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Embedding Flash Maps in Powerpoint

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#1
ELeFevre

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I'm creating a presentation that's going to be shown at a major conference in about a week. I've created six different Dynamic Flash maps that need to be included in the presentation and I'm not sure if it would be better to link to the maps, embedd them, or go with static maps instead (despite all the work I've put into building the things)! Embedding a file takes about thirty seconds to do, but the quality of the graphics seems to vary each time you open the presentation. Sometimes the file looks great, sometimes it looks distorted.

There's a lot riding on the presentation so I hate to have it look like hell when it finally goes up. Any one have any experience integrating Flash maps and powerpoint? Any pointers on the best way to go about it? Erin



#2
Hans van der Maarel

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How about leaving the presentation temporarily to show the flash map in a browser or flash viewer? Just to be safe?
Hans van der Maarel - Cartotalk Editor
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#3
ELeFevre

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Well, that's probably what I will end up doing. Loading a seperate webpage breaks the flow of the presentation (slightly)...
It doesnt seem like a big deal to you or I, but it does to the people who are giving the presentation. They want a smooth progression with no hiccups or breaks. Erin



#4
Nick Springer

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You can create hypelinks in the Powerpoint file to local versions of the Flash maps. That might minimize the disruption. Plus of you link to a Flash exe then you can avoid all the browser overhead, and just use the standalone plash player.

Nick Springer

Director of Design and Web Applications: ALK Technologies Inc.
Owner: Springer Cartographics LLC


#5
Hans van der Maarel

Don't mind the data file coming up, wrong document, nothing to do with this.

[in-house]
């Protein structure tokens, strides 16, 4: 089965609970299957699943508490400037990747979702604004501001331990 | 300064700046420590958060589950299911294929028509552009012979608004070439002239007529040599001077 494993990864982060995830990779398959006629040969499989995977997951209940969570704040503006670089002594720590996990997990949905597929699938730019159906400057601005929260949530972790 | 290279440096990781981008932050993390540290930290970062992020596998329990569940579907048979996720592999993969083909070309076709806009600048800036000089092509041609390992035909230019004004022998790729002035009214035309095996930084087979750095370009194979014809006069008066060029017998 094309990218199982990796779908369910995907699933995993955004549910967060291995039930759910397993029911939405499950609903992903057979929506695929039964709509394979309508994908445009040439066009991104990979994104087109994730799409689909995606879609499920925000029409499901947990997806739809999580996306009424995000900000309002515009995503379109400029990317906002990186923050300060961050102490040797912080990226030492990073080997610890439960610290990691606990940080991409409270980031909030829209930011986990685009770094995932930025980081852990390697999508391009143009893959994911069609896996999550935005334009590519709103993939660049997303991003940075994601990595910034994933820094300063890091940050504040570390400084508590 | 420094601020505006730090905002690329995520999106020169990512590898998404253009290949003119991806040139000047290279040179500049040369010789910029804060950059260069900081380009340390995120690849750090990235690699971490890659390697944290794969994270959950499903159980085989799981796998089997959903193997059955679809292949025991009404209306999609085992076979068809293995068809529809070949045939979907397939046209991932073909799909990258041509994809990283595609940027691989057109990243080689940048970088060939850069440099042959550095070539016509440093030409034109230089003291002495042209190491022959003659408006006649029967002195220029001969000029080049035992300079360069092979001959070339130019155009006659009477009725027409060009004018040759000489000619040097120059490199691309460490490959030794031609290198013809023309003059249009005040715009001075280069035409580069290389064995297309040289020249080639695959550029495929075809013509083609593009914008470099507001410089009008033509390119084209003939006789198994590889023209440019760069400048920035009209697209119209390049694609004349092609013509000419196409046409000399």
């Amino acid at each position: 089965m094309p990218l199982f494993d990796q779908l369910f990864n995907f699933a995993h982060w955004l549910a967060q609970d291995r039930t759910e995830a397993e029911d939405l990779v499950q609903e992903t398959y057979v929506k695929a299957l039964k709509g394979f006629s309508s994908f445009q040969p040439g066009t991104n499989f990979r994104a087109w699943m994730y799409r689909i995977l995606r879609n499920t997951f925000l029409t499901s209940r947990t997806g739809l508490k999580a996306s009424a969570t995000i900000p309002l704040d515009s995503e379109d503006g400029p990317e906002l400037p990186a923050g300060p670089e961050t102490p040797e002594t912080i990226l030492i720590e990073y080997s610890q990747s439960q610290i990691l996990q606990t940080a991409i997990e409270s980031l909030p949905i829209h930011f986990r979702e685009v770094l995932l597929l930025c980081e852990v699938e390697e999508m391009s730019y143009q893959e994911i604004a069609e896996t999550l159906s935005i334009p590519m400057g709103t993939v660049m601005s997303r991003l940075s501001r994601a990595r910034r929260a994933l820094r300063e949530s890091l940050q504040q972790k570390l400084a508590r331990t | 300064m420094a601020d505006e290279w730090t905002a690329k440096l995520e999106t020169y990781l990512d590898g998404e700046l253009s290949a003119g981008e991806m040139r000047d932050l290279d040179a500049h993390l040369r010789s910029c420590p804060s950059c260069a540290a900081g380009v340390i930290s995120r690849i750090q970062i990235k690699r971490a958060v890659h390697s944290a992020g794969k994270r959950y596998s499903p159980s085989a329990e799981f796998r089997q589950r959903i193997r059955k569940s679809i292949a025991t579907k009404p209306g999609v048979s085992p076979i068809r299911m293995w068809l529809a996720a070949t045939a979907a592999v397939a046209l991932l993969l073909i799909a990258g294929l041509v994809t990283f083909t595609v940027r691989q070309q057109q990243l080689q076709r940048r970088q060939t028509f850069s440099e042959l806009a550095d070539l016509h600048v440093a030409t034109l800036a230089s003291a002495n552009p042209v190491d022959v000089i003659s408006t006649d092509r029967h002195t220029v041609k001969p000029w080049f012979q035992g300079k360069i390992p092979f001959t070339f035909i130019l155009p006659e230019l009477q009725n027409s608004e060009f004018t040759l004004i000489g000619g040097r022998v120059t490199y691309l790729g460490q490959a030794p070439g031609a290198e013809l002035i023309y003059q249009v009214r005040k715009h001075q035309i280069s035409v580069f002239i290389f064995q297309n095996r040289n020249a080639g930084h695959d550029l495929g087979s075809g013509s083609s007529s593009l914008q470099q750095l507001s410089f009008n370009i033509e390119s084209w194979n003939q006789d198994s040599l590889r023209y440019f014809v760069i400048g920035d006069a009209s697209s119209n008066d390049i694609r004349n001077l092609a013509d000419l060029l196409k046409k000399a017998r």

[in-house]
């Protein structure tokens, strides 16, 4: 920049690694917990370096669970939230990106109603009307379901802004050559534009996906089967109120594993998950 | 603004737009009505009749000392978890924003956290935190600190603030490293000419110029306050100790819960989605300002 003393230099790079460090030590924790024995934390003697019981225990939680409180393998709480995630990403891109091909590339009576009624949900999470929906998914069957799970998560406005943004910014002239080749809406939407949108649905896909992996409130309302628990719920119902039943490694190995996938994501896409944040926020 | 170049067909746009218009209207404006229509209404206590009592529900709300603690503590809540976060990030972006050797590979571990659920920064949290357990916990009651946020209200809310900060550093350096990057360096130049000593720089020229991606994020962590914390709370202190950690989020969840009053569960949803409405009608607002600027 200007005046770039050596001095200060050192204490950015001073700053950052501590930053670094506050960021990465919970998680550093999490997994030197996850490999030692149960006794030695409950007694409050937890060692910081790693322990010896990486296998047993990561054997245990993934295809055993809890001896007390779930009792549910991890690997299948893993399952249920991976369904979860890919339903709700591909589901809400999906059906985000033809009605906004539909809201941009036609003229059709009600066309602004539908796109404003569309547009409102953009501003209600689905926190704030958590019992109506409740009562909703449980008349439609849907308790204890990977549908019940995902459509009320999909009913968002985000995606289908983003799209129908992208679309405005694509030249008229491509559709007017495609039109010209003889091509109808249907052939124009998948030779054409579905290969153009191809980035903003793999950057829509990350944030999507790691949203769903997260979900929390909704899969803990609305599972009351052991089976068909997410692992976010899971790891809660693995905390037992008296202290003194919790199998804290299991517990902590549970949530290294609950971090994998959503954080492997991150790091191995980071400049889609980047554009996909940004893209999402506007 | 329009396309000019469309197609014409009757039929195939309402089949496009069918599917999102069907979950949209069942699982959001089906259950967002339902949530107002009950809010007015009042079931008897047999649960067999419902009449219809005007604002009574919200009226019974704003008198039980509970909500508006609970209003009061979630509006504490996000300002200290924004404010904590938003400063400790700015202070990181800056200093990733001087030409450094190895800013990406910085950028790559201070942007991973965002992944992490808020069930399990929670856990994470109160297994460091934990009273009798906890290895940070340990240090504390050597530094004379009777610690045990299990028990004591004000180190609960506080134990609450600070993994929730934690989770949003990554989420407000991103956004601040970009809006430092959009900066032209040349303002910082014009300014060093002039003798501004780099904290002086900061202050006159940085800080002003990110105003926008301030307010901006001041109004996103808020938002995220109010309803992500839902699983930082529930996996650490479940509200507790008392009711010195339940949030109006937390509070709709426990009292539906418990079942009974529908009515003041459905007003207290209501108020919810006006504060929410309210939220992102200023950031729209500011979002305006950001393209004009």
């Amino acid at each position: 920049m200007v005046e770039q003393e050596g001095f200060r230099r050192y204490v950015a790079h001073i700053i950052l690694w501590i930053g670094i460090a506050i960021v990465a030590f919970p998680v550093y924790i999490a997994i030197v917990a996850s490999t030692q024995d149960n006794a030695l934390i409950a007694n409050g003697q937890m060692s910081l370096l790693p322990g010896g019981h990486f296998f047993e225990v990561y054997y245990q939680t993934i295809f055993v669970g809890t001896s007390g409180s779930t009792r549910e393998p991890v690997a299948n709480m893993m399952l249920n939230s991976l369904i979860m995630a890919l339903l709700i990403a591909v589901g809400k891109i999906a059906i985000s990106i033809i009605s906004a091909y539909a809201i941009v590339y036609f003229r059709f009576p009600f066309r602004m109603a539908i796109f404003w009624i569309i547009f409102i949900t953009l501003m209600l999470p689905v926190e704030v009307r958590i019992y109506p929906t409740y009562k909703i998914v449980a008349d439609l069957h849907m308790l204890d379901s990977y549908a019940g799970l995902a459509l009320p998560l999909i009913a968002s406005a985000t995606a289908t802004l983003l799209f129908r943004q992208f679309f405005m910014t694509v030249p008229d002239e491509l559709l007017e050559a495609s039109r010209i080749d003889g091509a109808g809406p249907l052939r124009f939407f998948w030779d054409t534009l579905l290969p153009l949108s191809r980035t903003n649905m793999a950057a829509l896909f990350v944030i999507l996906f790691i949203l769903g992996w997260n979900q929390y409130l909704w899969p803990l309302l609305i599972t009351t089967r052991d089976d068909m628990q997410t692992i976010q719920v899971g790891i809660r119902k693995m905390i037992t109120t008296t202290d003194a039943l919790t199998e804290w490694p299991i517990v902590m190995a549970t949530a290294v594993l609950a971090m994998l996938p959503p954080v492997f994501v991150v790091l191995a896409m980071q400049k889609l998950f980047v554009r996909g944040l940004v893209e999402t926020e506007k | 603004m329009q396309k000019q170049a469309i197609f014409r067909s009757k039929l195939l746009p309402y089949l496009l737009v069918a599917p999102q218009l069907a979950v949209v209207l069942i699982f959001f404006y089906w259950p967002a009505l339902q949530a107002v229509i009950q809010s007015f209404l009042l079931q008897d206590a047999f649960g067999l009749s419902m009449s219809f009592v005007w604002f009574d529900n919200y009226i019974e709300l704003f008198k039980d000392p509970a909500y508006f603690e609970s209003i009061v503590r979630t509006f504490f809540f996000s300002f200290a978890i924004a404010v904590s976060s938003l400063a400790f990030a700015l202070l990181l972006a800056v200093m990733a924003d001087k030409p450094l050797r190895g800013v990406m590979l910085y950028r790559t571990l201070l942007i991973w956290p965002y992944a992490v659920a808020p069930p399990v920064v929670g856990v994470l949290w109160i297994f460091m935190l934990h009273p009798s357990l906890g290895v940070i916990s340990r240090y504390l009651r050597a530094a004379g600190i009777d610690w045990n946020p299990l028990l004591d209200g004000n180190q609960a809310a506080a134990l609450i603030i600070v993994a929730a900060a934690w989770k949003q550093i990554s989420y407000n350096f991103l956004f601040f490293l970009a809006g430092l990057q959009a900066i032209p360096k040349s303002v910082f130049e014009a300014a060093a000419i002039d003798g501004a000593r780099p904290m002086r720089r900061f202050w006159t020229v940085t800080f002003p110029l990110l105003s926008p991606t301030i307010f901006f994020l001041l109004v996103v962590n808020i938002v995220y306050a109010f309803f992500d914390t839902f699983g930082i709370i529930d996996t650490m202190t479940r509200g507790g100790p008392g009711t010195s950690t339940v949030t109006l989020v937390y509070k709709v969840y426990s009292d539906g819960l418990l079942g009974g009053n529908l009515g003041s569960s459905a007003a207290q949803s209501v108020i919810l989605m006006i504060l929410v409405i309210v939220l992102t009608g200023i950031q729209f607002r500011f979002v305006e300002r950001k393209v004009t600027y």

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Erin,

I understand that (I've been there). Then again, I think suffering a slight disruption in the flow of the presentation is to be preferred over showing a garbled, distorted map.
Hans van der Maarel - Cartotalk Editor
Red Geographics
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#6
ELeFevre

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You can create hypelinks in the Powerpoint file to local versions of the Flash maps.  That might minimize the disruption.

That's a good idea. Take the safe road. Like Hans said, a brief disruption is better than a "garbled" map:) Anyone else really dislike Powerpoint?

This is a bit off topic, but because it has to do with Edward Tufte, I think the diversion is more than worthy. Here he is commenting on Powerpoint: Here's the link

My favorite line from the piece: "Audiences consequently endure a relentless sequentiality, one damn slide after another."



#7
Nick Springer

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An excellent alternative to Powerpoint is PDF. You can create interactive multi-page layouts in InDesign and then create a PDF. Then modify the PDF initial settings to open in full-screen mode. I think you can add Flash to the PDF as well (or soon).

Nick Springer

Director of Design and Web Applications: ALK Technologies Inc.
Owner: Springer Cartographics LLC


#8
ELeFevre

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PDF is definitely the way to go. In this case, however, the organization I'm working with has absolutely no experience with Indesign and PDF. They were concerned about being able to update everything on their own after I leave (I'm moving in about two weeks.) Therefore, they wanted everything done in a format they can modify - Powerpoint.



#9
Martin Gamache

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Agree about PDF being superior but I think Tufte is a bit obsessive about this and has made PPT bashing his main goal the last couple of years.

Ultimately the fault lies with the user, not with the tool, even if PPT allows a user to make bad slides or presentations ultimately someone is making the decision to use them. I've seen very informative and graphically brilliant PPT presentations and many very bad ones. It never occured to me to blame Microsoft for the bad ones...just the people giving them.

#10
Nick Springer

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I've seen very informative and graphically brilliant PPT presentations

For a good example check out David Byrne's Envisioning Emotional Epistemological Information.

A quote from an article he wrote about this in Wired Magazine ("Learning to Love Powerpoint"):
"Although I began by making fun of the medium, I soon realized I could actually create things that were beautiful. I could bend the program to my own whim and use it as an artistic agent. The pieces became like short films: Some were sweet, some were scary, and some were mysterioso."

Ed Tufte wrote an opposing view in the same issue called "Powerpoint is Evil".

Nick Springer

Director of Design and Web Applications: ALK Technologies Inc.
Owner: Springer Cartographics LLC





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